9. Mule Rider says:

    “First, as long as Americans consider education some kind of luxury only available to the wealthy….”

    I don’t think this is the case at all. I think the problem with skyrocketing education costs is a very inefficient delivery mechanism, both in primary and secondary education. We waste way too much time and effort trying to coddle to the dregs of the classroom, trying to force far too many kids who are either unwilling or unable to be taught advanced skills to both come to school and stay in school from K through 12. All the while our best and brightest are neglected and their development is impeded because of all the effort, attention, and money thrown at students who refuse or are incapable of learning. We need a better system of separating the sheep from the goats at a younger age in this country and pushing kids with technical skills and aptitude in math, science, etc. into programs that will develop them and prepare them for collegiate-level material and direct the rest into various trades or semi-skilled professions or into some kind of military training. Yes, even if they’re just 11-12, if they’ve got nothing better going on in life, send their ass to some prepatory boot camp. If they won’t sit in a classroom and learn history, the arts, or biology, then at least they can learn to put on some camouflage, clean a gun, and defend this fine country.

    Anyway, ending that rant and moving on to higher education, that too has become an inefficient joke. Whatever happened to certification courses and associate’s degrees? Now we push people to spend as much time in a higher learning facility as possible when all they may need is a brief six-week course or at most two years of learning. I know of countless people who spent 4 (hell, make that 5 or 6) years getting a bachelor’s degree, racking up a very expensive education bill in the process, and then wound up doing something they could have been certified to do in half a semester. What a waste. All to put themselves in debt, pad the wallets of the bloated university faculties, and make education more expensive for the students who really need to be going on to 4-year programs or getting a graduate degree.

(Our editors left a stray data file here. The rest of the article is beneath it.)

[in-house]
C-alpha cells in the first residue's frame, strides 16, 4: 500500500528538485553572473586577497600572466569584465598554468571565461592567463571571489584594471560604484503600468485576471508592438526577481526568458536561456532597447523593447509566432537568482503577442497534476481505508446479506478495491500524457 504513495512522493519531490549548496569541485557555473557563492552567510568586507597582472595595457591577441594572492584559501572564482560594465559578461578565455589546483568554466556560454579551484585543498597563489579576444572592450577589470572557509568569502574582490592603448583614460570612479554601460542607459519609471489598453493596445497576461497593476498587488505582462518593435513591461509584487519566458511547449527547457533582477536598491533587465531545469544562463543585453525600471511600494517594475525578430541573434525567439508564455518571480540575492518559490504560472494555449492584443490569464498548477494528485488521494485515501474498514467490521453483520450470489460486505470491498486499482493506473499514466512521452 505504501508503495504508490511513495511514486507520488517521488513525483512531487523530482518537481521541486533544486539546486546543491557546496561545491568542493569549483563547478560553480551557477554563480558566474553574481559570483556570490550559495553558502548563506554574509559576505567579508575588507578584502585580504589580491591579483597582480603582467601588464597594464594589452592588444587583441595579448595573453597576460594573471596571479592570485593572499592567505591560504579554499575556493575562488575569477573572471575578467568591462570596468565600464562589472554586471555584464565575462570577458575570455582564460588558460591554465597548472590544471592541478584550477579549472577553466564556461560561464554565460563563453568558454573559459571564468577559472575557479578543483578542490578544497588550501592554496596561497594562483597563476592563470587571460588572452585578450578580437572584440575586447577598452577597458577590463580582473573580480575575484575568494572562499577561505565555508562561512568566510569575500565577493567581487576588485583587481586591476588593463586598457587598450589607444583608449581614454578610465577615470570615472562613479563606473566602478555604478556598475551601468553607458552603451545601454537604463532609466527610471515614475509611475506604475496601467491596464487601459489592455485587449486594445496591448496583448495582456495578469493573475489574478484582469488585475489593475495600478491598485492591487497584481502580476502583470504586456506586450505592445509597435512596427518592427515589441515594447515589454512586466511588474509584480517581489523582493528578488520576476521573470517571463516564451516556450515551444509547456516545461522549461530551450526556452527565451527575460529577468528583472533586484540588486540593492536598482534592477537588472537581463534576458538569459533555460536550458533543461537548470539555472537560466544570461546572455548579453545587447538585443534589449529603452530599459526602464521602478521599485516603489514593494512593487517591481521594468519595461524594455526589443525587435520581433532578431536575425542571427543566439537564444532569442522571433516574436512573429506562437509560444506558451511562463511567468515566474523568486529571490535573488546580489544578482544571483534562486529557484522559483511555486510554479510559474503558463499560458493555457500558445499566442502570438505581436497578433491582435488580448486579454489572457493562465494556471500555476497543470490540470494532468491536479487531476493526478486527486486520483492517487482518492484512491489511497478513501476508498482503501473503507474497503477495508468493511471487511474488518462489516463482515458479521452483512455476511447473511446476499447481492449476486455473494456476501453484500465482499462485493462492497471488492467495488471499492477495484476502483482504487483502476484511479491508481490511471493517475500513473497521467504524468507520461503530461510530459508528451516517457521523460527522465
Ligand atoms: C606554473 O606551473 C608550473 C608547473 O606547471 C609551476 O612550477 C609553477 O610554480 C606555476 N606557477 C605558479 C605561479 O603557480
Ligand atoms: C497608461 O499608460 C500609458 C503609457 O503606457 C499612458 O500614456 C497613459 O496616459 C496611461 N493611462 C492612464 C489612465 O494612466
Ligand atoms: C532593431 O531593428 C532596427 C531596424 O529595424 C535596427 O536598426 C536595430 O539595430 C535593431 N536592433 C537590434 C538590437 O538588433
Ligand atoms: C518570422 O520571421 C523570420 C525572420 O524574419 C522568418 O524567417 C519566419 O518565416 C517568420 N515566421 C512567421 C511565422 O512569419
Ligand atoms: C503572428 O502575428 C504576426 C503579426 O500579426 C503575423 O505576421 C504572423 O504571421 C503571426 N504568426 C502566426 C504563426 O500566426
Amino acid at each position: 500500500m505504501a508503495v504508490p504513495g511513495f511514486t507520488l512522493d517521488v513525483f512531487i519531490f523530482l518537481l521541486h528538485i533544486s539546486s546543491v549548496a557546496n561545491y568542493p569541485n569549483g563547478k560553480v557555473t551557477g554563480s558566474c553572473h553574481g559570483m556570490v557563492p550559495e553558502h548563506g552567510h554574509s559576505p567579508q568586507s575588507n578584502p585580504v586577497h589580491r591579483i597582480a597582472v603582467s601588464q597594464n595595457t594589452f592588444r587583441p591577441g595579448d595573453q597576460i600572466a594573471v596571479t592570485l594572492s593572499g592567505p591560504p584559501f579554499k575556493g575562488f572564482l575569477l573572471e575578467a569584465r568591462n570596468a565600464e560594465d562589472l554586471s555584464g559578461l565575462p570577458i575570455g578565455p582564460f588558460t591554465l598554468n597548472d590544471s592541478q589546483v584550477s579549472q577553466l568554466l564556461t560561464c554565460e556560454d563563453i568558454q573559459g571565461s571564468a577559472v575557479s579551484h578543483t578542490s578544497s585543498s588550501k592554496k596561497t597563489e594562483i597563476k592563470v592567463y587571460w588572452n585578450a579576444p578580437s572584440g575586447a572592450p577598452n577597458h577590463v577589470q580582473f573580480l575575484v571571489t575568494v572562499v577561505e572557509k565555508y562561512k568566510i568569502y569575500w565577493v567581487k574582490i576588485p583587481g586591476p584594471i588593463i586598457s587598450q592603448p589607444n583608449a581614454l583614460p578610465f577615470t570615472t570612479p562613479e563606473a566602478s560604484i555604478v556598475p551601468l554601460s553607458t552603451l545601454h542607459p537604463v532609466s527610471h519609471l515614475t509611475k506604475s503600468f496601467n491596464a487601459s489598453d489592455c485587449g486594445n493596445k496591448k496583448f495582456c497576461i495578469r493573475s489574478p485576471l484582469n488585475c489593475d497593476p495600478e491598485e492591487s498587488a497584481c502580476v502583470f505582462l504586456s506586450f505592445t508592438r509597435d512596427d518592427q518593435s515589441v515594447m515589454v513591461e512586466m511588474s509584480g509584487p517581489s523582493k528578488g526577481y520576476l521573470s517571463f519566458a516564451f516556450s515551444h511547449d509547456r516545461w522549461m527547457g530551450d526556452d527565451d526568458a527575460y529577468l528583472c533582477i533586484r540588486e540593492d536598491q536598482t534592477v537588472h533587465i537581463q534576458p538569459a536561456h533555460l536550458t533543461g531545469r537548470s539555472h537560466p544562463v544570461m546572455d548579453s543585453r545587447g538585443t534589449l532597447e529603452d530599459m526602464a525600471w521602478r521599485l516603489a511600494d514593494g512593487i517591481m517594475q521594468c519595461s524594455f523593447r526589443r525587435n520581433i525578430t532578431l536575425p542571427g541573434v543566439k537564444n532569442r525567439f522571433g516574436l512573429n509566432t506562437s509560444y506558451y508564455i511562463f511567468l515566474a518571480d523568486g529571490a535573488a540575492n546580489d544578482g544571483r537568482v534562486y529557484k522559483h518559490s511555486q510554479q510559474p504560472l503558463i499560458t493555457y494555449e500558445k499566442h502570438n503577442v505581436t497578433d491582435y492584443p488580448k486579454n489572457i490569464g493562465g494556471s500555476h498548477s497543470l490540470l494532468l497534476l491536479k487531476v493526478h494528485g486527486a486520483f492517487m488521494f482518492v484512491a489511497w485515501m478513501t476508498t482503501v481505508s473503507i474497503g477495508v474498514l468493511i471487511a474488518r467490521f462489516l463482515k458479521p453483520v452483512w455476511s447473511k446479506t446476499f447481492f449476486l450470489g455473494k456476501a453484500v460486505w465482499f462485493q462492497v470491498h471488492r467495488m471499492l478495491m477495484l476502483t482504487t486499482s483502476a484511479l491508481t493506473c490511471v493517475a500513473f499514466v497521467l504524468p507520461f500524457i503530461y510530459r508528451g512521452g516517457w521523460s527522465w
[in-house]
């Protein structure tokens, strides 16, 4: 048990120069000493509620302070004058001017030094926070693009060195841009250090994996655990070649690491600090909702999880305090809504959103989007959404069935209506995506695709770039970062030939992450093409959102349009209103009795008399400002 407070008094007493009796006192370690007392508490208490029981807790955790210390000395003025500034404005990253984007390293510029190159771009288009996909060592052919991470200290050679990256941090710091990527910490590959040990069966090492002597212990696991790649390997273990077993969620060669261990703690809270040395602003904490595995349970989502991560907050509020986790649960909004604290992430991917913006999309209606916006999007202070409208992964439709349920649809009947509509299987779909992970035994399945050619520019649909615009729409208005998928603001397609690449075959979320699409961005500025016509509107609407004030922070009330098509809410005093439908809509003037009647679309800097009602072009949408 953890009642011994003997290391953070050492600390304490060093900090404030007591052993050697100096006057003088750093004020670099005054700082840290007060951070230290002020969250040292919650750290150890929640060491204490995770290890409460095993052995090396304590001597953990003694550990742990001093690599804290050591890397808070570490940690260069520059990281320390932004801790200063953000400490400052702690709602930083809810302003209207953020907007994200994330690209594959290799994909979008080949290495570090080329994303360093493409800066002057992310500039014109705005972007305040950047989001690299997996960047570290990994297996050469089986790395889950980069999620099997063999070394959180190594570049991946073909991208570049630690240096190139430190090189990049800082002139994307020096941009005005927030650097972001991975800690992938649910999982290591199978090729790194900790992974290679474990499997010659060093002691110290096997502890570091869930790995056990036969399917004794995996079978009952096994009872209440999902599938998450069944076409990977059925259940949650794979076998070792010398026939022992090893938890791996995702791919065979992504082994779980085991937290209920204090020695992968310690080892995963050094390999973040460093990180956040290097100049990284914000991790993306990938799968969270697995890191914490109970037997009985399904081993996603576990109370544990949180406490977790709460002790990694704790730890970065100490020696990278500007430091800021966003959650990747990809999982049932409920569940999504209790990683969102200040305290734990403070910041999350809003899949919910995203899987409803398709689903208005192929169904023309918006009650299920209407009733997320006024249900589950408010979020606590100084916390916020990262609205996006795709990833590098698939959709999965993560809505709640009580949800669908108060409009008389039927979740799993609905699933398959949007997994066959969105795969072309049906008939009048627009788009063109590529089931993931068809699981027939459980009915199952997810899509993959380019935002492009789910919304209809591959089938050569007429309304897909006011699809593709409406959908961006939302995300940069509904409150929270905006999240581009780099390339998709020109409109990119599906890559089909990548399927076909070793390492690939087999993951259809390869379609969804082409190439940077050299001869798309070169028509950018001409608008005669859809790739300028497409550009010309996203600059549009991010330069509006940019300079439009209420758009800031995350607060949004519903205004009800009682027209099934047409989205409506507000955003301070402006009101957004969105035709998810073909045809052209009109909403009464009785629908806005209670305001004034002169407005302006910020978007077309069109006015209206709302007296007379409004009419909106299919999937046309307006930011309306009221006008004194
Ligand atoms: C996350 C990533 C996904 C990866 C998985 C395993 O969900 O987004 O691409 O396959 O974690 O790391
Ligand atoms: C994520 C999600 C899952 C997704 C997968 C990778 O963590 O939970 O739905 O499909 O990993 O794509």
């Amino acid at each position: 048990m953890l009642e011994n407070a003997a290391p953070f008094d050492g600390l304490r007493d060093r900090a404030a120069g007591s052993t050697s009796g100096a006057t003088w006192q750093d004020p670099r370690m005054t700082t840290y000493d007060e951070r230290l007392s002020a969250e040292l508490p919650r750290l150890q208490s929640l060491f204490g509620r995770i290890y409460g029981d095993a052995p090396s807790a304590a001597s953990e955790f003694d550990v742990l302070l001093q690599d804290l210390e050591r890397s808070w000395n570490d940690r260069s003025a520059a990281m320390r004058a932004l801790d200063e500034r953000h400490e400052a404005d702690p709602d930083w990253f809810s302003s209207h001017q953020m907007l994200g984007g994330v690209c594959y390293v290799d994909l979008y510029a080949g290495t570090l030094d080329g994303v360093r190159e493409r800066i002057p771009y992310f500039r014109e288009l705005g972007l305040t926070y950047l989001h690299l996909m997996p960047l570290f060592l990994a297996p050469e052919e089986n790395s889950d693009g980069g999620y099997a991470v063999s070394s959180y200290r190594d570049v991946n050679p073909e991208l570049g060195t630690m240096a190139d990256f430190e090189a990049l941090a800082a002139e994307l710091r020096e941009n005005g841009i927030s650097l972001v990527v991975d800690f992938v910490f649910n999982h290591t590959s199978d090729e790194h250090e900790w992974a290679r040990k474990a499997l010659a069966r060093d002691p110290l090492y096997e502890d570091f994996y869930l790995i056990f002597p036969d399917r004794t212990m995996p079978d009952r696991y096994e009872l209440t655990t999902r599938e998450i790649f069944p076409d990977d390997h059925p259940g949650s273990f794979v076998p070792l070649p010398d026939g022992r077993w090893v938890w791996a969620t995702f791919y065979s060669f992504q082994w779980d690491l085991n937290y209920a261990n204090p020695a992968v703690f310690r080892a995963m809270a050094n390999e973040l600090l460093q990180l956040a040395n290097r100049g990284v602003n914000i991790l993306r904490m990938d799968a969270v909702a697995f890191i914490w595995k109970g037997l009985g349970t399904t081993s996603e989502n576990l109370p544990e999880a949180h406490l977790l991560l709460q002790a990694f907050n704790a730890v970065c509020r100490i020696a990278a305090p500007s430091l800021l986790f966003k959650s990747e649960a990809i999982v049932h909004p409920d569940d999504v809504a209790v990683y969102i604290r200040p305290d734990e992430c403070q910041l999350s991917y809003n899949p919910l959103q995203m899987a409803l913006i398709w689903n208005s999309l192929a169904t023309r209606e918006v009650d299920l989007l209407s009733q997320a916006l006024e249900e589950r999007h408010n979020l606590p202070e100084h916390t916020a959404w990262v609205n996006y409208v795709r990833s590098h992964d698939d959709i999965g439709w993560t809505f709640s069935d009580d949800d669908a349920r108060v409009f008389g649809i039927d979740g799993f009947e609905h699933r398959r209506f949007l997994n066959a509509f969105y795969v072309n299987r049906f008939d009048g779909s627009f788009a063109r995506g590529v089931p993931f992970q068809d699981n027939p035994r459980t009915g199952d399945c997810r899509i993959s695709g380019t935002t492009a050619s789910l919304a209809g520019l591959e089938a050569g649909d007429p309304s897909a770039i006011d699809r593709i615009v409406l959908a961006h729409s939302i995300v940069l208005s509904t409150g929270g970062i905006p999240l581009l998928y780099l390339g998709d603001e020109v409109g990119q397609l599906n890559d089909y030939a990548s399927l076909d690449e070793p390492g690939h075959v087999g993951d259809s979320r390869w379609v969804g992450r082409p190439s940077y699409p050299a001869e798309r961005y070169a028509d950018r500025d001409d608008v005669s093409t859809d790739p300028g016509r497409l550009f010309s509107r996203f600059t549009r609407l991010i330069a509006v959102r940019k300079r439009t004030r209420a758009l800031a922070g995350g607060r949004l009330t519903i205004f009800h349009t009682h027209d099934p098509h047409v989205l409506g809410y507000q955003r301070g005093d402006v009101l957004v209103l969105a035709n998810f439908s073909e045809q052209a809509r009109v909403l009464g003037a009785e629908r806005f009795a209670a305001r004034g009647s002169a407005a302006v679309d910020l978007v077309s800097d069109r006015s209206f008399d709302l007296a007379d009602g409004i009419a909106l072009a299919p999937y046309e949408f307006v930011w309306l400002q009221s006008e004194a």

We need to make sure we’re properly incentivizing education/skills and NOT degrees.

  10. Mule Rider says:

    “In a broader sense I hate to discourage immigration however as it has been my experience that unfortunately most immigrants to the US, even the illegal ones, are much more highly motivated and willing to work than US citizens at the bottom of the socioeconomic ladder. The welfare state has taught them that it’s OK not to work and continue breeding – the government will take care of you.”

    Great paragraph, parksie; that sums it up right there…

  11. dcpetterson says:

    @shortchain
    Speaking as somebody who has know a lot of immigrants, they tend to get less motivated when they hit their late fifties — and suddenly discover the dark side of the American corporate society.

    This is interesting. One of the ideas that some conservatives have floated is that, although immigrants tend to vote Democratic (particularly with the current conservative anti-immigrant scapegoating), as those immigrants age, they and their children will become more affluent, and will therefore tend to vote more Republican.

    But you make a good point. If corporate America continues to screw older workers — no pensions, push them out in favor of cheaper workers, no guaranteed insurance, etc. etc. — and if Republicans support these “screw you!” policies — then those older immigrants and their children are not likely to support Republican candidates.

  12. Mule Rider says:

    “If you want to motivate people, it isn’t sufficient to eliminate welfare.”